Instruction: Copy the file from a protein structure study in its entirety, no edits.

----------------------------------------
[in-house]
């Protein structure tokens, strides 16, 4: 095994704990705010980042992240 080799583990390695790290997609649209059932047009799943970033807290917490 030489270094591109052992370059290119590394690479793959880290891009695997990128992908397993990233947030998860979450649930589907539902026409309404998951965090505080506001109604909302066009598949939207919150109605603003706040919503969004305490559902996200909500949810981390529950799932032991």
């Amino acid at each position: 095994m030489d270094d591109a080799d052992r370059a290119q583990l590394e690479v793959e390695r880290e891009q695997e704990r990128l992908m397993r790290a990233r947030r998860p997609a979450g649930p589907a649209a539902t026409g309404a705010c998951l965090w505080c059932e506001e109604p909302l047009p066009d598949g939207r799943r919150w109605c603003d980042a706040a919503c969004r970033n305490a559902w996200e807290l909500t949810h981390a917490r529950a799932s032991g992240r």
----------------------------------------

[in-house]
């Protein structure tokens, strides 16, 4: 095994704990705010980042992240 080799583990390695790290997609649209059932047009799943970033807290917490 030489270094591109052992370059290119590394690479793959880290891009695997990128992908397993990233947030998860979450649930589907539902026409309404998951965090505080506001109604909302066009598949939207919150109605603003706040919503969004305490559902996200909500949810981390529950799932032991």
């Amino acid at each position: 095994m030489d270094d591109a080799d052992r370059a290119q583990l590394e690479v793959e390695r880290e891009q695997e704990r990128l992908m397993r790290a990233r947030r998860p997609a979450g649930p589907a649209a539902t026409g309404a705010c998951l965090w505080c059932e506001e109604p909302l047009p066009d598949g939207r799943r919150w109605c603003d980042a706040a919503c969004r970033n305490a559902w996200e807290l909500t949810h981390a917490r529950a799932s032991g992240r």